Twitter takeover


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Watching the richest man on earth take over one of the largest social media platforms frightens people worldwide. On April 25, billionaire Elon Musk made a deal with Twitter to purchase the social media network for 44 billion dollars. Musk has planned a variety of new changes for the network.

Lauren Lee, Reporter

Twitter, an American microblogging and social networking service, will fall into the hands of one of the richest men on Earth: Elon Musk. The Tesla Inc. CEO owns 18% of Tesla stocks and tops the list of richest people in 2022 with his $224 billion net worth. His wealth has dramatically swelled recently since Tesla share prices spiked sharply by about 32% in 2021

Twitter CEO Parag Agrawal assuaged employee fears in the wake of Elon Musk launching a $46.5 billion takeover attempt of the social media company. According to two employees in attendance at an all-staff meeting on April 14, Agrawal said Twitter’s board considered Musk’s offer and hoped to act in the best interest of company shareholders, according to two employees in attendance. Musk revealed his interest in purchasing Twitter earlier in the day by tweeting a filing to the Securities and Exchange Commission stating the acquisition depended on the “completion of anticipated financing.” Now, in a new filing with the Securities and Exchange Commission, the billionaire Tesla CEO says he’s lined up $46.5 billion to fund his offer of $54.20 a share. Morgan Stanley, Bank of America and several other banks promised to lend him $25.5 billion, according to the filing.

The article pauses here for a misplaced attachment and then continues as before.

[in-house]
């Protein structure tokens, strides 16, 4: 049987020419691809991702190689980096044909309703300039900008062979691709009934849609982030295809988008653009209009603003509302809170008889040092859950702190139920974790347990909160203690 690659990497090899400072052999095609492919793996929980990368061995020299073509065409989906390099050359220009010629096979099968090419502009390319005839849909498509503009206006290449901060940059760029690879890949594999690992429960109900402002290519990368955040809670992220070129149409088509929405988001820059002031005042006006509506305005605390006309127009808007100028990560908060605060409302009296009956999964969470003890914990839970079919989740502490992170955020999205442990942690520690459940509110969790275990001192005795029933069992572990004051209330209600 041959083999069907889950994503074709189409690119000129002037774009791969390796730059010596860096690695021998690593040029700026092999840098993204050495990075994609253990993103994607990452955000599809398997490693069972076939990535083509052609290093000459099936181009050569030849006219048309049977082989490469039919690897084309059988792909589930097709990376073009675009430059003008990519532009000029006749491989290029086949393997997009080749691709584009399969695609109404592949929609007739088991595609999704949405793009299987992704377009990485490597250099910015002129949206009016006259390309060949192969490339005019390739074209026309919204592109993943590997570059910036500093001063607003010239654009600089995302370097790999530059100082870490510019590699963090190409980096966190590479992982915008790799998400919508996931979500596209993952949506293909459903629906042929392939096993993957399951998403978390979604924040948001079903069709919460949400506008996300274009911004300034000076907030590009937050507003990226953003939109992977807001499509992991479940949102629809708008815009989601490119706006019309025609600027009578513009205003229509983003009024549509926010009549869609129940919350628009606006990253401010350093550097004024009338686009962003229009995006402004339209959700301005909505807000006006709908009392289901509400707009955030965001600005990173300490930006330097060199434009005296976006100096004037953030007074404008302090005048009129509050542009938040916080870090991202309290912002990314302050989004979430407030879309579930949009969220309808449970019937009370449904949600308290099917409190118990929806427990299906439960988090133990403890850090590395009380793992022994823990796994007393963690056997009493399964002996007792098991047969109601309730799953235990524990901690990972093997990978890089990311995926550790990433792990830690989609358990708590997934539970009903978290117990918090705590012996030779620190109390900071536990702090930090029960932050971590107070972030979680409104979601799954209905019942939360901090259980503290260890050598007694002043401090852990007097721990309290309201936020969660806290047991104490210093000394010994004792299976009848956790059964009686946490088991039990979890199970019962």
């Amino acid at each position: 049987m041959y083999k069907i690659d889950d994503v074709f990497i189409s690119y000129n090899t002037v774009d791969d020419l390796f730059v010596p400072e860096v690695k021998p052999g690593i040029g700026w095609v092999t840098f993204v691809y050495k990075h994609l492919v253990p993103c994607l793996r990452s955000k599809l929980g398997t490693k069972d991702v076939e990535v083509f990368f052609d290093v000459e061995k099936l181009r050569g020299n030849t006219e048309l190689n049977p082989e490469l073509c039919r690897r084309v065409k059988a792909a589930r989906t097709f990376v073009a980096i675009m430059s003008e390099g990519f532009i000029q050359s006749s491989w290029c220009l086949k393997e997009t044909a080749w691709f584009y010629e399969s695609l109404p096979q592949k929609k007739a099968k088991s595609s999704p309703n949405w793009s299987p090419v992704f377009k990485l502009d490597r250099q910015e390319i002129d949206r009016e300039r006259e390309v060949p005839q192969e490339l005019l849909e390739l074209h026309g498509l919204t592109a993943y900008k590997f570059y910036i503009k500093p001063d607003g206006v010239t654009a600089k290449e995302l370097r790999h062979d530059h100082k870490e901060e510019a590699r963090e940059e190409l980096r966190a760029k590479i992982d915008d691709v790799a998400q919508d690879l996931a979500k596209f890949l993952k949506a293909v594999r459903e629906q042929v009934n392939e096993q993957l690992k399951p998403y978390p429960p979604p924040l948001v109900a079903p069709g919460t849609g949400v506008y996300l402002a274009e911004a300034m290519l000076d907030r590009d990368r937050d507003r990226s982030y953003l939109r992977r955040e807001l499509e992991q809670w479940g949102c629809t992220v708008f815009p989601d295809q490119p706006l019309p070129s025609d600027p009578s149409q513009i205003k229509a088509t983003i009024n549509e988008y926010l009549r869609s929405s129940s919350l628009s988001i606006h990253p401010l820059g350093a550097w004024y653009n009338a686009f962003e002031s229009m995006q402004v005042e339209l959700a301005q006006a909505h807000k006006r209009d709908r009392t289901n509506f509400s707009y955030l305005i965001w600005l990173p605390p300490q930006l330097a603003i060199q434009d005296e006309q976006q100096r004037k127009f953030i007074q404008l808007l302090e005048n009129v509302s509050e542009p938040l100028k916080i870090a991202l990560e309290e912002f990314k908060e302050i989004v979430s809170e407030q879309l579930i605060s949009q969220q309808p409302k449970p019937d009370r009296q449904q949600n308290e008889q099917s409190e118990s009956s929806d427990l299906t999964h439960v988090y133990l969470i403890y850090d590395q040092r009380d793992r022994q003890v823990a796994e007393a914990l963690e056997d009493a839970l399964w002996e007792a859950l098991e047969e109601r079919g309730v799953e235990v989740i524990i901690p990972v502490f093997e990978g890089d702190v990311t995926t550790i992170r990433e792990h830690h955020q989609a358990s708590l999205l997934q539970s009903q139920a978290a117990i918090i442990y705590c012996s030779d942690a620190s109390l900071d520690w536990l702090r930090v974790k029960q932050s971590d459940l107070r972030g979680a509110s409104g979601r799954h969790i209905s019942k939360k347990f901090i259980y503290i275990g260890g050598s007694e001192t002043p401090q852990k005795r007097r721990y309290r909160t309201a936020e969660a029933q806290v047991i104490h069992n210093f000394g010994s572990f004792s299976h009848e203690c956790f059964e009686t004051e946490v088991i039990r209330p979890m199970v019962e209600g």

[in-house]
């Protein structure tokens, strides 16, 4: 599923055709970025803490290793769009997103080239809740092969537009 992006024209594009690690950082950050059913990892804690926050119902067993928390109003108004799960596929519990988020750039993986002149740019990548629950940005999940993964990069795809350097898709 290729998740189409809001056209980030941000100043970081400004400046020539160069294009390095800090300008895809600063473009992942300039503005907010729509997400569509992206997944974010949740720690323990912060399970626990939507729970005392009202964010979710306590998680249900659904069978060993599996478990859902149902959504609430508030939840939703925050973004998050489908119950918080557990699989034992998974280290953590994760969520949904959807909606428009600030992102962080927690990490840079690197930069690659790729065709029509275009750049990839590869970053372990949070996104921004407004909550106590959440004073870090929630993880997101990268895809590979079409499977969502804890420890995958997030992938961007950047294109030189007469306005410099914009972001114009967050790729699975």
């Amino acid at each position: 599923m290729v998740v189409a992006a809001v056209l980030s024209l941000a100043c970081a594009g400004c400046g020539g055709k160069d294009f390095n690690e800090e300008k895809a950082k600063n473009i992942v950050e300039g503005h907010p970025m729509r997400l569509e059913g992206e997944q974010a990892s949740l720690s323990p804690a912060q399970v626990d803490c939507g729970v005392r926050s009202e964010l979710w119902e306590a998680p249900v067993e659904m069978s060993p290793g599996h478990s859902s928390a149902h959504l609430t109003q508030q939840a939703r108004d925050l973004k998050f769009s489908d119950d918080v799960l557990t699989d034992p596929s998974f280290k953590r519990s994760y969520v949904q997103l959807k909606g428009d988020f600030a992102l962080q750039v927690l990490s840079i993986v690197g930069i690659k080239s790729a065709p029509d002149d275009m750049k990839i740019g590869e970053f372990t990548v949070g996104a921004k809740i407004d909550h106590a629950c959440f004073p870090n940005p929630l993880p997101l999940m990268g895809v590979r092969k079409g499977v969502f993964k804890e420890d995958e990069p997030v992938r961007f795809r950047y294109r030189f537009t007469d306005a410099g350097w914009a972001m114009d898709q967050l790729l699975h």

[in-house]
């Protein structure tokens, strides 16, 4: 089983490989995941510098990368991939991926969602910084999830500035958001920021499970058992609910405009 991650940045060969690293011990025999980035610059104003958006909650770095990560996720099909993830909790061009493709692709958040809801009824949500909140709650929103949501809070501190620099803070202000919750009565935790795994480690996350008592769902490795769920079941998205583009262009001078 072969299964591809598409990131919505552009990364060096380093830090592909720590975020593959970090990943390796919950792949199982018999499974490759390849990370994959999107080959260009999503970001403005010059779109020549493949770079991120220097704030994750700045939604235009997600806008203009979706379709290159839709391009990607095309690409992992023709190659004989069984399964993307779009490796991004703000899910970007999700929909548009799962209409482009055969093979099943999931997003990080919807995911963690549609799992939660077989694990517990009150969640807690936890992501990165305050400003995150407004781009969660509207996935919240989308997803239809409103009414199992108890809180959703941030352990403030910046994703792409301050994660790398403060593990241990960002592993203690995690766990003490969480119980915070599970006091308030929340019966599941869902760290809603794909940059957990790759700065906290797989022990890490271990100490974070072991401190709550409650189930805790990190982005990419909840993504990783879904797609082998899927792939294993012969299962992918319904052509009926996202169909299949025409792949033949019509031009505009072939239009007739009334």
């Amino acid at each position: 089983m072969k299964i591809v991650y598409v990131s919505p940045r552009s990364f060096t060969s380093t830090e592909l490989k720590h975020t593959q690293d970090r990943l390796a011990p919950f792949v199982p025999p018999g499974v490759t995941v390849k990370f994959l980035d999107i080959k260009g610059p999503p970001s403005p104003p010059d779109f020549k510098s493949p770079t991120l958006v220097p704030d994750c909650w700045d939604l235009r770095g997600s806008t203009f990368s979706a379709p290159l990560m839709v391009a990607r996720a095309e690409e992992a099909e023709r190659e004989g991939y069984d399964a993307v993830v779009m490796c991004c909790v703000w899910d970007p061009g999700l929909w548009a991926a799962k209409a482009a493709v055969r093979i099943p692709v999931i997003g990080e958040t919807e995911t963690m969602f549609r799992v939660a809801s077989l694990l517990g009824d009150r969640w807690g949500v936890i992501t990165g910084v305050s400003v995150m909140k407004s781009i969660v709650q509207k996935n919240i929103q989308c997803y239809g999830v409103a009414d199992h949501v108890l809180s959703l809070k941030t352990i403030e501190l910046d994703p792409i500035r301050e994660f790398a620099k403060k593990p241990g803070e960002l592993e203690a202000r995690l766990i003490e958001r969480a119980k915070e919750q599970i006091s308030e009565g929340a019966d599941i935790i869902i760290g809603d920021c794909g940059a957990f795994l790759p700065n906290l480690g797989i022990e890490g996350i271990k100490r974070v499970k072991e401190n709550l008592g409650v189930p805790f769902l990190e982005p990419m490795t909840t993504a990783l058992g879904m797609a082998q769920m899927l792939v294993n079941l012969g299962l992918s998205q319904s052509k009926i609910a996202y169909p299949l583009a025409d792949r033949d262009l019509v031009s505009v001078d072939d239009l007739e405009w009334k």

Musk’s offer share stands at 38% more than the value of Twitter’s stock the day before he publicly announced his investment and 18.2% higher than Wednesday’s closing price. Still, people wonder how Musk would balance his time given that he has already obtained the title of the CEO of Tesla and SpaceX, and how he will finance his cash offer. Most of his $266 billion net worth lies within Tesla shares. Selling part of his stake could affect Tesla’s valuation.

“I support Elon Musk’s purchase of Twitter based on his remarks to take Twitter back to its roots of a free and open platform for information, discussions, etc.; free from Twitter censorship and banning of users. However, based on the latest news that the Twitter Board of Directors is taking measures to block and reject Musk’s takeover it looks doubtful that Musk will succeed,” Marketing Principles teacher Richard Dennard said.

In the weeks before his stake became public, Musk publicly questioned Twitter’s commitment to free speech and mused about creating his own rival social network. At the TED conference last Thursday, Musk said his interest in Twitter didn’t involve anything about economics or making money.

Twitter announced Monday that the social media platform will sell itself to Elon Musk in a roughly $44 billion deal that will expand the billionaire’s business empire and put the world’s richest man in charge of one of the world’s most influential social networks. Under the terms of the deal, shareholders will receive $54.20 in cash for each share of Twitter stock they own, matching Musk’s original offer and marking a 38% premium over the stock price the day before Musk revealed his stake in the company.

“I want to make Twitter better than ever by enhancing the product with new features, making the algorithms open source to increase trust, defeating the spambots, and authenticating all humans… Even my worst critics remain on Twitter because that is what free speech means,” Musk said.